By Soroor Ahmed, TwoCircles.net
A new version of Ramayan is being enacted in Lucknow, about 125 km away from Ayodhya. But in this re-make, there is no scope for Akhilesh Singh Yadav being exiled for 14 years––though he was expelled from the Samajwadi Party for 18 hours.
If Akhilesh is enacting the role of Ram and Mulayam Singh Yadav that of Dasrath, one will have to make out as to who is Hanuman and who is Ravan in this war of succession.
Besides, Akhilesh does not appear to be as obedient as Ram. If he is Ram one does not expect him to cross the ‘Lakshman Rekha’––obviously of a different sort. Several old SP loyalists believe that he had breached that line by getting his father removed from the post of party chief.
Anyway, the murky politics of poll-bound Uttar Pradesh has made it clear that the whole episode has less to do with democracy and more to do with monarchy.
Not only in Samajwadi Party, in other parties too the politics revolves around one person.
For argument sake, it may be said that 25-year old Samajwadi Party is dead and buried deep in the history. But Akhilesh seems to be alive and kicking. He is being projected as a victim of the tyranny of old father who appears to have gone senile. Whether Mulayam’s second wife has any role or not cannot be said yet sympathy factor has started working in favour of the young CM, who lost his ailing mother early in his life.
The whole drama is being interpreted differently by different sections of the people. Some may accuse him of being a ‘rebellious’ and ‘thankless’ son and nephew––as uncle Shivpal Yadav and his wife have taken care of him in his childhood days––and term his behaviour as a case of ‘filial ingratitude’ as in William Shakespeare’s King Lear.
However, there is no dearth of people who dub it as a clash of generations. They at least think that Akhilesh is a good departure from the old style of politics and that he wants to make UP Uttam Pradesh. His supporters see him as an icon of development, who has first as the state party chief changed the image of the SP and then as the CM that of UP.
It is difficult to say about the political fallout of the latest development, but one thing is clear: Akhilesh has managed to mobilise a big crowd in his favour and many fence-sitters in the party shifted their loyalty towards him as they know the days of Mulayam and Shivpal Yadav are numbered.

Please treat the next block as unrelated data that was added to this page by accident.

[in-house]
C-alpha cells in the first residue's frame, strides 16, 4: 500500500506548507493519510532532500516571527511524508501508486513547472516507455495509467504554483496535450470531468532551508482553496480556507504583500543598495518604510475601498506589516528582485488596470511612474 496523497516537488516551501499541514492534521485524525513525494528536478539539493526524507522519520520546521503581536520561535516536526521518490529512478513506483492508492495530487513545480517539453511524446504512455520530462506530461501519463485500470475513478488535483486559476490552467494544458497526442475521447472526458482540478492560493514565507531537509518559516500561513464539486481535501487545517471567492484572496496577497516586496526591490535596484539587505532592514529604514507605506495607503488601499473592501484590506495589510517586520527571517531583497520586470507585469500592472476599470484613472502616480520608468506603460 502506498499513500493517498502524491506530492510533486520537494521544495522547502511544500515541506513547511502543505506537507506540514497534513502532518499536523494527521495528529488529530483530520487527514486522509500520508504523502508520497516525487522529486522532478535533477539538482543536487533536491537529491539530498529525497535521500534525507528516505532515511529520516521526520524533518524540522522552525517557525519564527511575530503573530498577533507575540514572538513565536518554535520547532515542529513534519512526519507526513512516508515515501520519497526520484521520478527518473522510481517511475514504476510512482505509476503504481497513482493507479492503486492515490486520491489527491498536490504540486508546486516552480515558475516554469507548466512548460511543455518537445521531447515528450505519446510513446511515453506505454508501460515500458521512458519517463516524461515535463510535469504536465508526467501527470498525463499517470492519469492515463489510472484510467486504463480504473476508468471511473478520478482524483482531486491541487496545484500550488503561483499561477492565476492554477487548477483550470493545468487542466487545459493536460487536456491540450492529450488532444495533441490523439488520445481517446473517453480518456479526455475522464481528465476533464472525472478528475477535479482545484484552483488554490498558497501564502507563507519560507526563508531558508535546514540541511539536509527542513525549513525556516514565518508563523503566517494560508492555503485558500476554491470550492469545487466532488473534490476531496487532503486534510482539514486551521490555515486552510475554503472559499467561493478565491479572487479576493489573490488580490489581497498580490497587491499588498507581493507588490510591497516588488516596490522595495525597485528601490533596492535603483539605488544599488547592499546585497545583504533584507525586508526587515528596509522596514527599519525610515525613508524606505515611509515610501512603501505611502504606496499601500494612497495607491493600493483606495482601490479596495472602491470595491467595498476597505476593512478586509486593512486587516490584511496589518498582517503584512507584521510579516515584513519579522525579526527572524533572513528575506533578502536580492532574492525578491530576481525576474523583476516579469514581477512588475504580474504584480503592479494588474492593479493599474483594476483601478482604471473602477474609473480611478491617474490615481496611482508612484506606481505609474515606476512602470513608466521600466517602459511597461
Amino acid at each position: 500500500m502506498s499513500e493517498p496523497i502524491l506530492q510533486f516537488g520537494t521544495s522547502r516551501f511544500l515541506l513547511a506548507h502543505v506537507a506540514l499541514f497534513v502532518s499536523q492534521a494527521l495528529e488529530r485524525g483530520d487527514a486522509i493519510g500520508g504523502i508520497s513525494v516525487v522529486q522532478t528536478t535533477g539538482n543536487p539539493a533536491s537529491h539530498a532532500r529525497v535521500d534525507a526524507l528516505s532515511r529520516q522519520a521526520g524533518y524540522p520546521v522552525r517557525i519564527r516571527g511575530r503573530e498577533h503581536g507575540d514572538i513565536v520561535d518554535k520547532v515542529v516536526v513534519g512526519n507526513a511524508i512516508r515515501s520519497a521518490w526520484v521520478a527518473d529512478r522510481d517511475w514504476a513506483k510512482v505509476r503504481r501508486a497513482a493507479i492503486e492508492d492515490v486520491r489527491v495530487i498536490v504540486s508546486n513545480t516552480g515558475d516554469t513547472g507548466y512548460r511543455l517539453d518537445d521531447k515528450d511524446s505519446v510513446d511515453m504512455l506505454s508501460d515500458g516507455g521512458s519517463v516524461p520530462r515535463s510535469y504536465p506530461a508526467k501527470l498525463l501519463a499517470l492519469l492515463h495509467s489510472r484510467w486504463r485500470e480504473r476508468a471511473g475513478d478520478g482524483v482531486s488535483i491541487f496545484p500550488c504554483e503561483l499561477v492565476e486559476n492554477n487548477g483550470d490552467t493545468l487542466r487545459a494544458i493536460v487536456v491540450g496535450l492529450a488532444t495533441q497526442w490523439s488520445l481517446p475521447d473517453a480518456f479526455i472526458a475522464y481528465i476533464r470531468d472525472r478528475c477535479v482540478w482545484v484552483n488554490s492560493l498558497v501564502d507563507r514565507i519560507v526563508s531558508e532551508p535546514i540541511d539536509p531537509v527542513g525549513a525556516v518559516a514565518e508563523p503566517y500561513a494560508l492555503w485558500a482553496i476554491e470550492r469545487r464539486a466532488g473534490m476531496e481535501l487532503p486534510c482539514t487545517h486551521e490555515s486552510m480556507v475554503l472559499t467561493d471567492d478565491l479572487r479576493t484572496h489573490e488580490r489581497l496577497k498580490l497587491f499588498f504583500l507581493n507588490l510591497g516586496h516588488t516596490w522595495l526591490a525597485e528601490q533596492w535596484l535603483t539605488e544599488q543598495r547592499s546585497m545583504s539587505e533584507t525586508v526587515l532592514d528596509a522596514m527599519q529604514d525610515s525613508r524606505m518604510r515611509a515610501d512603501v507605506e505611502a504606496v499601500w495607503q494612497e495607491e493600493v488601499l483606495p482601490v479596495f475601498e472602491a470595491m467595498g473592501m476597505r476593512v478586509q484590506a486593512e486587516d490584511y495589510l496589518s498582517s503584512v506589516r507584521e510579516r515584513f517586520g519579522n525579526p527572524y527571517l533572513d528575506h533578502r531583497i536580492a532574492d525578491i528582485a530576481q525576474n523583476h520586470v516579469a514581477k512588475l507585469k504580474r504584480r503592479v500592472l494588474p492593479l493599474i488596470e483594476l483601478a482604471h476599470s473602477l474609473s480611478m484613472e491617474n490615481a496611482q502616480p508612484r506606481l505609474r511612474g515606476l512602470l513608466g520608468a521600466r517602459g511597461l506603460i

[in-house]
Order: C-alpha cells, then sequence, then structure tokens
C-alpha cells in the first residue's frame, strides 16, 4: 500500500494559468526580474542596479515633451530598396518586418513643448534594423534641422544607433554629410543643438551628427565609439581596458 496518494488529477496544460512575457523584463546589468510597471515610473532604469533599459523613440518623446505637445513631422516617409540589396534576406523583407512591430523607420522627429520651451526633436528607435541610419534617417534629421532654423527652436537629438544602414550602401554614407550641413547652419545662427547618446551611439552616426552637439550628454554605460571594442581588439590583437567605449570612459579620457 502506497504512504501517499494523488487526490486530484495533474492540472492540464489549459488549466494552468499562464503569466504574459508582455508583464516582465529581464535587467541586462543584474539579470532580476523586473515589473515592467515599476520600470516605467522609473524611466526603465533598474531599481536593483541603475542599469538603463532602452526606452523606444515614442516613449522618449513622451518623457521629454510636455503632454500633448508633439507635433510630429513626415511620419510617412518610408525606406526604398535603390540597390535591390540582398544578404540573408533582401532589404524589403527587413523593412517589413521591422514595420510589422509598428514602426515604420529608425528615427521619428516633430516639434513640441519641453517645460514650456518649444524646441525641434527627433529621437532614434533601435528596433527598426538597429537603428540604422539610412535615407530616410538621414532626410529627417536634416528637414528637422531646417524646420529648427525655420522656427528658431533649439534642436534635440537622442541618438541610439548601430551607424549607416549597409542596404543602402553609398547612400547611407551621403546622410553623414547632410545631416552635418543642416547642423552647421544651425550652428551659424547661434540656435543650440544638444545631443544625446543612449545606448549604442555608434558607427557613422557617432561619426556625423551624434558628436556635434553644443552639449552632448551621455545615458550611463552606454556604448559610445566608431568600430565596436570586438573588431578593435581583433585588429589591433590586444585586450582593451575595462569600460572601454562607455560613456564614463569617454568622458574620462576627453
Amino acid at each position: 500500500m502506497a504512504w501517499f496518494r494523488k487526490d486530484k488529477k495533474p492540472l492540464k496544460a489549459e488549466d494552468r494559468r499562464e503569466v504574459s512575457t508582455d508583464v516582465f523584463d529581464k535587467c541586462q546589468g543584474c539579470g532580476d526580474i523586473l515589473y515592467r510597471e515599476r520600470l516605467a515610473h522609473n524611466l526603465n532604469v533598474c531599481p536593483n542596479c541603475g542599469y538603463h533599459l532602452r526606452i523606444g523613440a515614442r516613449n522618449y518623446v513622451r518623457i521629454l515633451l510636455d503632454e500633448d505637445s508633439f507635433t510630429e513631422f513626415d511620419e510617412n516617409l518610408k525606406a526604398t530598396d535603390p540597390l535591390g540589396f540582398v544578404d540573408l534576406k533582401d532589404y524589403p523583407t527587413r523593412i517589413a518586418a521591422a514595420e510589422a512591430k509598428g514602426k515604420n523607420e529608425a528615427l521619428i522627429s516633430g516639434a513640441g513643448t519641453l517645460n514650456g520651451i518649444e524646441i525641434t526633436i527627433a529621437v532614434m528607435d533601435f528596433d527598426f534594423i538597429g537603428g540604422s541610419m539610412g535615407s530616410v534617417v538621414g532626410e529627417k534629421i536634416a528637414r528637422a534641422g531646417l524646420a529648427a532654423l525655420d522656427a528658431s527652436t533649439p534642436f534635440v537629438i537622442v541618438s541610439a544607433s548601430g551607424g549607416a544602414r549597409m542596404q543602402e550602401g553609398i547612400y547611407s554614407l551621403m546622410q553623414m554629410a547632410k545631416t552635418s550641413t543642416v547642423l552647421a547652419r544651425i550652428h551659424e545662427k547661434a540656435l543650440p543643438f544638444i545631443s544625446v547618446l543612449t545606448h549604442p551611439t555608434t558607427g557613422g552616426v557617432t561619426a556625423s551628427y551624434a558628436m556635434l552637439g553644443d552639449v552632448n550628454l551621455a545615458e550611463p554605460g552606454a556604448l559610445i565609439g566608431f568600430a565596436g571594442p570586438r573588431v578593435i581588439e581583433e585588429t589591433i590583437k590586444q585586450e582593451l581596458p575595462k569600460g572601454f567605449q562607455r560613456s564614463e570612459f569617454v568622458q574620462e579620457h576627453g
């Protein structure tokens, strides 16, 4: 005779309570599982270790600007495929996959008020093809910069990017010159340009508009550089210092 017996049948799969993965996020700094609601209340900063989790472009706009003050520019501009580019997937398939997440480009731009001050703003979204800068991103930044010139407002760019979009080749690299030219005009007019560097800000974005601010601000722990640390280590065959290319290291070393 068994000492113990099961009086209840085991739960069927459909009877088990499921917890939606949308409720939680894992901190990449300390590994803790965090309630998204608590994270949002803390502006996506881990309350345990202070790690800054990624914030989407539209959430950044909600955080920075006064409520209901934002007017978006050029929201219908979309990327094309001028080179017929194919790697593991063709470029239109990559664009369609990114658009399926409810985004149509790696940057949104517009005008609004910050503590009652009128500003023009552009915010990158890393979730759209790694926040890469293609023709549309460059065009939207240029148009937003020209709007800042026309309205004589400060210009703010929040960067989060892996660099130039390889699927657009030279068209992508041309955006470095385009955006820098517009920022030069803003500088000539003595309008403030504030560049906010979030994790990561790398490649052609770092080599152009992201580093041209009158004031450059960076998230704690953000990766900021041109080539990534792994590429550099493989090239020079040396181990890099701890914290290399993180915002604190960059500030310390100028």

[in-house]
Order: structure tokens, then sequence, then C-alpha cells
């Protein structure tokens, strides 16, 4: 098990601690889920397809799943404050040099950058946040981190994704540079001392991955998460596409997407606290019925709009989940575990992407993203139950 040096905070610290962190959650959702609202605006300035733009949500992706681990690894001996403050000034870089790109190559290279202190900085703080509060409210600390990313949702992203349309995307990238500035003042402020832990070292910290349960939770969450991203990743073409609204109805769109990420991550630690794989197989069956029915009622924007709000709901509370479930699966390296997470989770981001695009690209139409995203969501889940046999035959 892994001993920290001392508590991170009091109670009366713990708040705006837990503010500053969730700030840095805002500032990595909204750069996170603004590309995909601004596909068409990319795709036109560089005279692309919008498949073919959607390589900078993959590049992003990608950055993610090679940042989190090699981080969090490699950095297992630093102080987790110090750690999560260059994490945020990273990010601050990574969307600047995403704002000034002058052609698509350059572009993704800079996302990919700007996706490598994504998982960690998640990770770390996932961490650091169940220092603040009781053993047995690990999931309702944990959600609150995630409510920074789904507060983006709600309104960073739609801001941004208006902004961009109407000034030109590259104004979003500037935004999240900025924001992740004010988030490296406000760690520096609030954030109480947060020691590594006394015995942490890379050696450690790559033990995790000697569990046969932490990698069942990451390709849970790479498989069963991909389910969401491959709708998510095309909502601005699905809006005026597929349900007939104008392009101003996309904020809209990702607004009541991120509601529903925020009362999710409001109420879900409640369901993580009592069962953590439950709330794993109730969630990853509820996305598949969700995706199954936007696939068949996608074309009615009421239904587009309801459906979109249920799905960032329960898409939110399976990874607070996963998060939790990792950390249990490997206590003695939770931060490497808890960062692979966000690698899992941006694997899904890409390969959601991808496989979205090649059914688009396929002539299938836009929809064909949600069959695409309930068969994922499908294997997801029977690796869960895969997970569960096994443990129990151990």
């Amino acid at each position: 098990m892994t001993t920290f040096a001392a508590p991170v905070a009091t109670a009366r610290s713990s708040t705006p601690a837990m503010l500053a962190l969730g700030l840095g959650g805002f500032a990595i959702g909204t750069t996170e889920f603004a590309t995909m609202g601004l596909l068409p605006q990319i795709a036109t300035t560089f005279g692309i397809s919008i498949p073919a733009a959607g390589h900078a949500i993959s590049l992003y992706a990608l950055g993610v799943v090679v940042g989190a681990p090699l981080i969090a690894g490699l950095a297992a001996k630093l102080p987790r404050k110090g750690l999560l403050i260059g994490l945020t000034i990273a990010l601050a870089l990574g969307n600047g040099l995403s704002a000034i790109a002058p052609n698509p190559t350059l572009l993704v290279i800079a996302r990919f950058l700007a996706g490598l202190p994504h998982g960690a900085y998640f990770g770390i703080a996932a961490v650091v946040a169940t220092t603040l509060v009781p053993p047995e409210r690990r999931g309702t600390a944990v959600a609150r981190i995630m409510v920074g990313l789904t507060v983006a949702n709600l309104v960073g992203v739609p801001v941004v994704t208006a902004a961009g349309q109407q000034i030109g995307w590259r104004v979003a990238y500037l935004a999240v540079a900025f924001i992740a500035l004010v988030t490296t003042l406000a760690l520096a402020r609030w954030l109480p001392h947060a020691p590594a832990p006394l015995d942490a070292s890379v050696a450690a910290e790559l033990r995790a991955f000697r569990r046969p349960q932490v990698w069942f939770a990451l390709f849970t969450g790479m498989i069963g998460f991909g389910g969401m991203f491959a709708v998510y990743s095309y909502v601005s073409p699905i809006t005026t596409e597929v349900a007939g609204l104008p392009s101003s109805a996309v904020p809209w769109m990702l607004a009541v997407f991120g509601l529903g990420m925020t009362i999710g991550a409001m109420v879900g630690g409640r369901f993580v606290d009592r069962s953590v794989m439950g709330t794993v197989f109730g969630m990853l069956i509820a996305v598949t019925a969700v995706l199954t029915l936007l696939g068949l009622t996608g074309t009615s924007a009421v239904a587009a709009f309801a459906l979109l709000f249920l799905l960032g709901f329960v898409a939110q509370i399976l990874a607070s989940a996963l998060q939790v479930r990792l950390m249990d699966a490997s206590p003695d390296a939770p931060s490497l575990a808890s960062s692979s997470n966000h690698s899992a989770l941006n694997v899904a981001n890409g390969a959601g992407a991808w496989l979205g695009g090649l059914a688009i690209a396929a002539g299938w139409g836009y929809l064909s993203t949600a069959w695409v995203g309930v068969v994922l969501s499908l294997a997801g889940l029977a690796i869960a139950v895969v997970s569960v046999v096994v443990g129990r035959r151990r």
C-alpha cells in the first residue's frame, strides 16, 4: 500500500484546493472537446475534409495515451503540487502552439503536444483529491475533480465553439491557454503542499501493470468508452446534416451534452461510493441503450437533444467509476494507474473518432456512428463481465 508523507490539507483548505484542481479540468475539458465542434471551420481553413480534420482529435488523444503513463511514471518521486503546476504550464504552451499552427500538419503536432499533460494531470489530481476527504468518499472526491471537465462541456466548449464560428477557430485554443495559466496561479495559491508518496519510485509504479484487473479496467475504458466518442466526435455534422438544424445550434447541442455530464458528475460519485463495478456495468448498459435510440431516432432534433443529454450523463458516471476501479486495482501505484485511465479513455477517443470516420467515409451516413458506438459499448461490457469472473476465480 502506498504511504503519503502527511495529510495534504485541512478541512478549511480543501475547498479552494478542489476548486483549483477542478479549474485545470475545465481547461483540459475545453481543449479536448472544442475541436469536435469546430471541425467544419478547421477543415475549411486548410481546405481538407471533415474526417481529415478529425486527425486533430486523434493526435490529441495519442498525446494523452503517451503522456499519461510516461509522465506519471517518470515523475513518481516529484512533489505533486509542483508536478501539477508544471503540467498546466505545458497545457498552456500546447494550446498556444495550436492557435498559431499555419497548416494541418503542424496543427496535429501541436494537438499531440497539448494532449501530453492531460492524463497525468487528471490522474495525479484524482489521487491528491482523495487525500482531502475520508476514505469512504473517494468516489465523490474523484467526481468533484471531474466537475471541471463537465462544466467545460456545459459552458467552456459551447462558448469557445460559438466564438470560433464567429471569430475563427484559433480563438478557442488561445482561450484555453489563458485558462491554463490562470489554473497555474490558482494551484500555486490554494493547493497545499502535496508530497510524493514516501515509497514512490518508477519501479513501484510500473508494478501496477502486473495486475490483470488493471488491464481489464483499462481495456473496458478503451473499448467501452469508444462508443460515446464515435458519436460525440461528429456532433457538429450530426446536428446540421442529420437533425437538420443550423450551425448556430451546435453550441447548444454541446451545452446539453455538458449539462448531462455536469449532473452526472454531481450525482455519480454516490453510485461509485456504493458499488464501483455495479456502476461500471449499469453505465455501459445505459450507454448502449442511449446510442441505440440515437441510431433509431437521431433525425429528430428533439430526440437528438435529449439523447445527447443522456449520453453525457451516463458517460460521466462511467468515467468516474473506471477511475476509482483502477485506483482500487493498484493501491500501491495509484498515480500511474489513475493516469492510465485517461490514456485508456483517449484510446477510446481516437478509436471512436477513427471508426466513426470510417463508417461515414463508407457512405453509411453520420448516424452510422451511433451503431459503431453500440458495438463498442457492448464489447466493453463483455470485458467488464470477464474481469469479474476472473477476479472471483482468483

As his supporters had got electrified much earlier they may be able to overcome the loss suffered by the split in Samajwadi Party. But if this does not happen both the father and son would be doomed.
If SP is dead, the BJP and BSP are also gasping for breath. There is nothing like Bharatiya Janata Party and Bahujan Samaj Party in UP. It is only Narendra Modi and Mayawati. The test is not of these two parties, but of these two personalities.
This personality-centric election is not very good for democracy, but then this is going to happen in India’s most populous state in 2017.
Akhilesh, who appears to be eager to tie-up with the Congress––and even Rashtriya Lok Dal––may one way or the other, be able to compensate for the loss of the old guards in the party.
The rank and file of the otherwise moribund BJP and BSP are cautious in their happiness. The Lucknow rally of PM on Jan 2 came as a morale booster to the saffron party, but the party has not forgotten the Bihar verdict. Modi had addressed a huge election rally in Samastipur last year, but in the elections, the NDA could not win a single seat in the district and adjoining Begusarai district too. This was simply because there was no CM face in the state.
The BJP people also know as to how the war of succession in the saffron brigade in 2013 led to a virtual split in the party.
Lal Krishna Advani almost broke down. All the old and not so old guards were sent packing. Along with the patriarch and hero of Ayodhya movement, Murli Manohar Joshi, Jaswant Singh, Yashwant Sinha, Arun Shourie etc were dumped. Some of them were made a member of the Margdarshak Mandal, an euphemism for old age home.
Now Mulayam has been ‘elevated’ to the same status. And Akhilesh, like Mark Anthony (about Brutus) in play Julius Caesar keeps ranting : “Mulayam is an honourable man.”
Modi was never a Young Turk as Akhilesh, yet in the party of old and tired, he was projected as relatively young, fresh and energetic. So under his leadership, the party won the Lok Sabha poll just months after undergoing through the great period of internal upheaval. But then the situation in BJP was not as bad as SP now.
Yet if any one-man show is repeated in UP. it is likely that Akhilesh may emerge as the winner. If not he will have to wait for the next election.
Anyway, it would be wrong for the BSP and BJP to be gleeful because of the battle not so royal in the ru(l)ing family. They still seem to be groping for the Achilles’ heel of the young CM.